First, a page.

Speaking at Christ Community Tonight

If you are in the greater Kansas City area, come join Matt tonight as he speaks at Christ Community Church. This event is free and open to the public. Matt will speak on gospel-centered productivity and have a time of Q&A. You can find full details about the event here and you can RSVP here.

Tom Nelson, author of Work Matters, is the senior pastor of Christ Community Church. Pastor Nelson’s book provides helpful counsel for those seeking to better understand the theology of vocation and apply it in their own life.

Come join the folks from Christ Community for an evening of discussing faith and work together. See you there!

Go Slow to Go Fast

From Executive Intelligence, quoting Irene Rosenfeld, former CEO of Frito-Lay:

Because we know speed is of the essence, too often we immediately start moving without first taking the time to think about what we’re trying to accomplish.

There are hundreds of stories about this. Everyone is trying to act quickly, but too often they run out to solve a problem without fully understanding what problem they are trying to solve. This creates a lot of organizational angst which slows things down and leads to all sorts of issues regarding job satisfaction and work-life balance.

Four Points on Faith and Work from Keller’s Every Good Endeavor

I’m going through Keller’s Every Good Endeavor again and taking some notes. Here are four central points from my overall summary of the book (quotes are, interestingly, from the dust jacket — which for most books does a great job of highlighting the core points):

  1. A Christian view of work is “that we work to serve others, not ourselves.”
  2. We can indeed have “a thriving professional and balanced personal life.” This is a Christian goal, not just a worldly goal (though, due to suffering and the priorities of the gospel, sometimes it is not possible for some seasons – and that does not mean we are sinning or disobedient).
  3. Excellence, integrity, discipline, creativity, and passion in the workplace all matter and are to be done as acts of worship — not just self interest.
  4. We are able to — and called to — serve God through the secular arena as well as the ministry arena.

Why are these points so important, and why have I focused in on these? Here’s why.

Point four addresses the dichotomy between “sacred and secular” that robs work of meaning for so many people. It is life giving and liberating to realize that Christ can be served through the so-called secular tasks of reconciling bank statements or taking out the trash just as much as in ministry work.

Points two and three address issues which I find Christians sometimes disputing due to a some incorrect views of the fall, human nature, and God’s expectations of us. Because of the fact that we live in a fallen world, some Christians fall into the notion that we are to work only for a paycheck. Sometimes it is reasoned that life is so hard that the most you can expect out of your job is to provide for your financial needs. To seek meaning in work is just not possible or, at best, a nice bonus only available to a select fortunate few.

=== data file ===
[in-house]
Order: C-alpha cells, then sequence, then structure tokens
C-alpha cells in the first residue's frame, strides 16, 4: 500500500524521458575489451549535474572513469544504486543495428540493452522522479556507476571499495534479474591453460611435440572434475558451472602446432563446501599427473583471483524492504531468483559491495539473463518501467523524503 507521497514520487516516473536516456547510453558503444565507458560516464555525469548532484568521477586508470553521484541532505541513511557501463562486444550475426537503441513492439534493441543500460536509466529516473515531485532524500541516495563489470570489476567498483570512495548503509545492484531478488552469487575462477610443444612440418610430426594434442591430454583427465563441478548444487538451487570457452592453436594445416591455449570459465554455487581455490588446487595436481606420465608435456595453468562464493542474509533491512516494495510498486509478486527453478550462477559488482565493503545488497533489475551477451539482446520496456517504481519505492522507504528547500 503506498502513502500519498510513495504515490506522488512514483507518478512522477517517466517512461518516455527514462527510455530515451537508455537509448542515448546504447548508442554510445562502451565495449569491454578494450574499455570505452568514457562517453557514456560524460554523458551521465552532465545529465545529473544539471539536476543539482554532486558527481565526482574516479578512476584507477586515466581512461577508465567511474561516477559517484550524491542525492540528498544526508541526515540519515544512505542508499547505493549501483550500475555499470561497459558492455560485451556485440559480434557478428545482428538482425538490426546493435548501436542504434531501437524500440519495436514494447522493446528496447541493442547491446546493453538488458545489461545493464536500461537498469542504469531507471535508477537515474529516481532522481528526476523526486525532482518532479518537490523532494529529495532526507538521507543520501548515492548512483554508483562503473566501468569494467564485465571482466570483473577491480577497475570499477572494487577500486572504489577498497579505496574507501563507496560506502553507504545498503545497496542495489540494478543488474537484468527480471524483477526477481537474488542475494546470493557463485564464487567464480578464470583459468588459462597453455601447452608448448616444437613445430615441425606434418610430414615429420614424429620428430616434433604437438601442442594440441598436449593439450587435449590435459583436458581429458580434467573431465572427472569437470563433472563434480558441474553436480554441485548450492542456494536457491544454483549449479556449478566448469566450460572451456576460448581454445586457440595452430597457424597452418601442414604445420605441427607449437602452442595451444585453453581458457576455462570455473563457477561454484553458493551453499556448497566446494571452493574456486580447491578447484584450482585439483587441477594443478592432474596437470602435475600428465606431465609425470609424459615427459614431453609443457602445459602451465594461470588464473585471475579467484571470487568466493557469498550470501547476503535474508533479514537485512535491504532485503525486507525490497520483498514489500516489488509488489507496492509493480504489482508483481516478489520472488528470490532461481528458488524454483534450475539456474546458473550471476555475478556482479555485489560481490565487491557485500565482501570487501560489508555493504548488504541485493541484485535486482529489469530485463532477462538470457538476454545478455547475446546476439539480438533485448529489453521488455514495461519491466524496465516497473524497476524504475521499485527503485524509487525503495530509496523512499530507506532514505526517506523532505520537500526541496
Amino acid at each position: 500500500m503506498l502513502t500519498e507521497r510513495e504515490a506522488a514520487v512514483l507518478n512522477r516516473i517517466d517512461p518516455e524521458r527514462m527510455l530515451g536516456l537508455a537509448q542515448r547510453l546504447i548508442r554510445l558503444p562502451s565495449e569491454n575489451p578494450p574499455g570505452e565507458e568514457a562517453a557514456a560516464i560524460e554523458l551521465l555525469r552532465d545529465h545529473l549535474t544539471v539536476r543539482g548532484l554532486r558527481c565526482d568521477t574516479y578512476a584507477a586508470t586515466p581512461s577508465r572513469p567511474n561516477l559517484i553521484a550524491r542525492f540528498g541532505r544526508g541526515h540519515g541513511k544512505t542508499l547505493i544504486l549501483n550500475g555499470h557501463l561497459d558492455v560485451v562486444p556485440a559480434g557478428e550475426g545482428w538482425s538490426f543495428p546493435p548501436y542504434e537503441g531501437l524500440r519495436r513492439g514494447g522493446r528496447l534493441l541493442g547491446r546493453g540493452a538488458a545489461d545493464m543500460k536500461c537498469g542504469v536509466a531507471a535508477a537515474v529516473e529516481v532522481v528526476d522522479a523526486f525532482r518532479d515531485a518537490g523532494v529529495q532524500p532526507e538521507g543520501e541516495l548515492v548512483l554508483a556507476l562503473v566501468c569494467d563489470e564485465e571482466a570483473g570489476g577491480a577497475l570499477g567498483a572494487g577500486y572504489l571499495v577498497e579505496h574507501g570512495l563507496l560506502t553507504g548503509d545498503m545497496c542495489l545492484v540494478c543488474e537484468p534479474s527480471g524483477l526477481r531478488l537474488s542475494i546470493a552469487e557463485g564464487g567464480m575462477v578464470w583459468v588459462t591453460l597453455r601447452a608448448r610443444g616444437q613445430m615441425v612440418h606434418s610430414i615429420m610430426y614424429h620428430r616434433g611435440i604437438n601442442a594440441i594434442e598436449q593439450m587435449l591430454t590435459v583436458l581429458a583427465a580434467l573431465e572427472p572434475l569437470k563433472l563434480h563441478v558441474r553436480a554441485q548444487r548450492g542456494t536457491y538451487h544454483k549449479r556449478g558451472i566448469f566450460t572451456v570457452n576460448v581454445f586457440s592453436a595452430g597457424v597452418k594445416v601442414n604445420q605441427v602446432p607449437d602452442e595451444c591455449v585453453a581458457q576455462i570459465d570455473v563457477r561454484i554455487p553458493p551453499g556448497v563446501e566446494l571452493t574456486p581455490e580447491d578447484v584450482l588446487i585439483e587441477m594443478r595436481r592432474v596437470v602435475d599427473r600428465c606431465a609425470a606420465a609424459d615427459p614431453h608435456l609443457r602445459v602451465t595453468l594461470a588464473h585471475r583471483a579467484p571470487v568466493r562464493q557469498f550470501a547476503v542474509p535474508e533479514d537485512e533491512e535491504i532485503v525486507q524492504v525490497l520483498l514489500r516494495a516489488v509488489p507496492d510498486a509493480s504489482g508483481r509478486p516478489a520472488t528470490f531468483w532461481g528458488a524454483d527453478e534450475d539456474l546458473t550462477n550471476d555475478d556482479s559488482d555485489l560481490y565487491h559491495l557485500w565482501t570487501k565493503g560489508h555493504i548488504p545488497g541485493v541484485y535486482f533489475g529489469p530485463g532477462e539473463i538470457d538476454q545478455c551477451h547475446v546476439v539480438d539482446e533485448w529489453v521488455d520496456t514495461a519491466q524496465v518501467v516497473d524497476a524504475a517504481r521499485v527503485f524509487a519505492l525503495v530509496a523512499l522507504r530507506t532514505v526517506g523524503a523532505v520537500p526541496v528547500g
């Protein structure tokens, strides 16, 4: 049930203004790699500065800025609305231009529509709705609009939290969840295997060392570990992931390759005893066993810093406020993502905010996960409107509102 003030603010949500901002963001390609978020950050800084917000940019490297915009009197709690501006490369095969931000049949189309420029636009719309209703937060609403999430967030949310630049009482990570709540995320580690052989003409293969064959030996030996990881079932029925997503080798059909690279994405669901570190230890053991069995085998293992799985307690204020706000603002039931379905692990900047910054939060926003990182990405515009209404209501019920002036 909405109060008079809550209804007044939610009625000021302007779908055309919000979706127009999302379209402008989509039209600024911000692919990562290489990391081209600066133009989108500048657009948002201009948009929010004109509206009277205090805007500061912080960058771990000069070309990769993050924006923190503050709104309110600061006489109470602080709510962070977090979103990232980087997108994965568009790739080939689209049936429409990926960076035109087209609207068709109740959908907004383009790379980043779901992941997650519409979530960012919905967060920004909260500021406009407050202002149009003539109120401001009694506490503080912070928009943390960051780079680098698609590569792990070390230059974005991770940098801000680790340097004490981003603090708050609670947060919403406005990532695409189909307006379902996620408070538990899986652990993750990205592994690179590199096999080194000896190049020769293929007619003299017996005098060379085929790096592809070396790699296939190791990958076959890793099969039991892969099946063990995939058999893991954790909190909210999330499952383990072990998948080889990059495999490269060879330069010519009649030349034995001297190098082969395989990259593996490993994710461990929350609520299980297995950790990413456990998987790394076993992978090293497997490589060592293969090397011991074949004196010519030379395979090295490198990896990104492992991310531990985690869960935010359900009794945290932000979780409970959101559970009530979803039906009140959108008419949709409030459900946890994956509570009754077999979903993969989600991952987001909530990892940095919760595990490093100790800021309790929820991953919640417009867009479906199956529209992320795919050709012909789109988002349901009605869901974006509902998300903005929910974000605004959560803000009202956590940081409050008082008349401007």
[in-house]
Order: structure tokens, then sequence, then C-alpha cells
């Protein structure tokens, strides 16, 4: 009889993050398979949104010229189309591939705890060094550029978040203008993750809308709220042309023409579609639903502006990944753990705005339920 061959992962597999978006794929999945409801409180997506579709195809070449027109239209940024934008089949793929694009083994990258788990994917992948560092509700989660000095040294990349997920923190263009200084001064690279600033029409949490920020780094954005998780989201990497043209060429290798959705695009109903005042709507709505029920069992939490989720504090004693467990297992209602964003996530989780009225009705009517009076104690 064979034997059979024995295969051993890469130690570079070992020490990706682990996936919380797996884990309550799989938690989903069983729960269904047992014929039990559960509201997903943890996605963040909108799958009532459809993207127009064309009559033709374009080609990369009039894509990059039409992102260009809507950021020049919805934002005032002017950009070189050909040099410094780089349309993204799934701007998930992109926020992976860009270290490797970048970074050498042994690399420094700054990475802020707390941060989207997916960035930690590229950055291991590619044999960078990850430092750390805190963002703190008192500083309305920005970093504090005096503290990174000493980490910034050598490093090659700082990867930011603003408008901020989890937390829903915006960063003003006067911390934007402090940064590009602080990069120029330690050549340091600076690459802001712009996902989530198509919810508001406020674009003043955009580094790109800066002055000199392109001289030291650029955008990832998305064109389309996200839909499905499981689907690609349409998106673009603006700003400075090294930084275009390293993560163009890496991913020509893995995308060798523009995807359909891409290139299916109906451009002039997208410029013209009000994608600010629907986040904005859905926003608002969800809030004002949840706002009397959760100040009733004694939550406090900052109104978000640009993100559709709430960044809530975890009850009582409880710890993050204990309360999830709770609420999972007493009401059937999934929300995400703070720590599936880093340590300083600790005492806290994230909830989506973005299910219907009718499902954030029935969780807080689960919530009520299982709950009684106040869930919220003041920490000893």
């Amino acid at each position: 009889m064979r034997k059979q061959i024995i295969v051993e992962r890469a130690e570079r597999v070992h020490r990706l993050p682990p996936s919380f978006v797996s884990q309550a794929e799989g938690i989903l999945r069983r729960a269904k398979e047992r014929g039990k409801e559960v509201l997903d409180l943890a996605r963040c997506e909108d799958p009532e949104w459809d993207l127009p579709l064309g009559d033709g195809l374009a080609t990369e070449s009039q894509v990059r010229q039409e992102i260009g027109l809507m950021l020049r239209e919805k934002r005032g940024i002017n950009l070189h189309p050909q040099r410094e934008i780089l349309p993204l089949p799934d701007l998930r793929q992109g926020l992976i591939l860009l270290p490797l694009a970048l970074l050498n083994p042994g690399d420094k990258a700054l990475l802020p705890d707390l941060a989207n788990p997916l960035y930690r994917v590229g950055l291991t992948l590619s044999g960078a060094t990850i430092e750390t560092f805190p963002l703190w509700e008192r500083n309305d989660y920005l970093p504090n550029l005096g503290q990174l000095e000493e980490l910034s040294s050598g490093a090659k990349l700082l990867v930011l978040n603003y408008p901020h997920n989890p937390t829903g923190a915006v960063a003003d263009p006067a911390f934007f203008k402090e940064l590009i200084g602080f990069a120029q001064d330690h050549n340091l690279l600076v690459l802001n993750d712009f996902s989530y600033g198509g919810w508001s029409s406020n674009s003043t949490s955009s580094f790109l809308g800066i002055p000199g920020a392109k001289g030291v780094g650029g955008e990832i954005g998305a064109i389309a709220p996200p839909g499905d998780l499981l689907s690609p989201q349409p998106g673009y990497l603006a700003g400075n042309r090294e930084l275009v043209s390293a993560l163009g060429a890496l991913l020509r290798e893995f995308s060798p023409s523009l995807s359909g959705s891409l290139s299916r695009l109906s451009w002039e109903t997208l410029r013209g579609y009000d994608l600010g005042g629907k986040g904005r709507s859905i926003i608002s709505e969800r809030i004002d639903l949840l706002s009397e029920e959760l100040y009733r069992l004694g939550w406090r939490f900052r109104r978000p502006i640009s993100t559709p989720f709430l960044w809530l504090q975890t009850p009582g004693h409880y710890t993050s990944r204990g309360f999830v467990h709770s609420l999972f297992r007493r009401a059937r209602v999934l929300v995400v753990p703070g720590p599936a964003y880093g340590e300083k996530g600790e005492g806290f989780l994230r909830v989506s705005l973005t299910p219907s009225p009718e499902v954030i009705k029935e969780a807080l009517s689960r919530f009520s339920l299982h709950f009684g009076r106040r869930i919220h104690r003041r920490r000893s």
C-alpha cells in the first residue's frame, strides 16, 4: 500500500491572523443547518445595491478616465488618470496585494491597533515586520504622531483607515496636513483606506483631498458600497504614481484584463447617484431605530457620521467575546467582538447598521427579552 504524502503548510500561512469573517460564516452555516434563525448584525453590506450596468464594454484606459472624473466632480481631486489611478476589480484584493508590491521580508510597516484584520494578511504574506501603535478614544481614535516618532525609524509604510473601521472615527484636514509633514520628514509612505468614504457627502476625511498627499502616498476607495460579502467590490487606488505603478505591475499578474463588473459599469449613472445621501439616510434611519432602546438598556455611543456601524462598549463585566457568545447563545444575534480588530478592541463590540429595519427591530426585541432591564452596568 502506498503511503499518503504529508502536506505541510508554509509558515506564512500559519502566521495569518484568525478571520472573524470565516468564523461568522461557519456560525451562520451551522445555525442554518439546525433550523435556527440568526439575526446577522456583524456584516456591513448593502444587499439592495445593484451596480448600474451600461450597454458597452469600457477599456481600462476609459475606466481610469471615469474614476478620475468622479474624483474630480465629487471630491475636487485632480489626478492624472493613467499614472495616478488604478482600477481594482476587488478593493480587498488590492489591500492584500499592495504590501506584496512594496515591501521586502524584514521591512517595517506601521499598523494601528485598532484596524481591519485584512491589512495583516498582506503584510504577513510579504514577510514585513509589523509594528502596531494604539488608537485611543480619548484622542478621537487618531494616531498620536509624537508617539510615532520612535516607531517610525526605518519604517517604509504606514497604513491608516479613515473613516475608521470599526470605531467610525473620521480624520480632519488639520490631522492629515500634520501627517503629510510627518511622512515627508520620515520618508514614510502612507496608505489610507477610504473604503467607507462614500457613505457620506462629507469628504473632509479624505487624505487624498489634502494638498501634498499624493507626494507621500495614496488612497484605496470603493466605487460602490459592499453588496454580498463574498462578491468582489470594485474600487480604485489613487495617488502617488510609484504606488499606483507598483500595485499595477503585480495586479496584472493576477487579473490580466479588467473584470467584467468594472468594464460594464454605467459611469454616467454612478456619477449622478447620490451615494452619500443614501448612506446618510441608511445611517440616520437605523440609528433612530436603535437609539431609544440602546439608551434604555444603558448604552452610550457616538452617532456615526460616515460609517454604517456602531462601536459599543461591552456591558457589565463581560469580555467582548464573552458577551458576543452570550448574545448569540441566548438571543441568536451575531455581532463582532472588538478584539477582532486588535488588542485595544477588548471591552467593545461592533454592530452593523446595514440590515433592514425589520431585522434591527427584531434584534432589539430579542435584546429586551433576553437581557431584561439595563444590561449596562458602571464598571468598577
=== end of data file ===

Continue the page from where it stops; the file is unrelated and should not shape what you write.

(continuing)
But that view treats us as merely economic beings. It is an overly reductionistic view of people. Since we are social, intellectual, and spiritual as well as economic, work needs to tap into those capacities as well. This is part of how God has designed work. The fact that the fall really screwed things up does not deny or remove this reality. It simply means that in each of these realms we will have hardship as well as success — not that we should reduce work to merely the economic dimension.

I would submit that one reason life does feel so hard sometimes, in fact, is because of employers who try to treat people as merely economic beings. If employers did a better job of managing to the whole person, quality of life for everyone would go up.

More could be said here, but the statement affirming the possibility of “a thriving professional life” affirms this reality (as does the rest of the book) that it is indeed possible to thrive in our work beyond just the economic side of things, and that it is good and right to seek this as Christians. So also creativity, passion, and excellence in our work are right, and in fact part of how we find meaning and purpose in our work, when done for the glory of God, because these things especially tap into our social, intellectual, and spiritual dimensions.

Finally, point one is the foundation of any truly Christian view of work. In the world, work is often viewed as something we do ultimately for ourselves. This often results in work that may benefit the company (in the short-term), but doesn’t really give the customer what they actually need (and want).

Of course, self-interest is not wrong in itself. But a Christian view of work is that we work for more than ourselves and even more than our families. We work for the good of everyone (cf. Jeremiah 29:7, which applies to us as Christians because we are in exile, 1 Peter 1:17) — especially the good of the customers our organization services.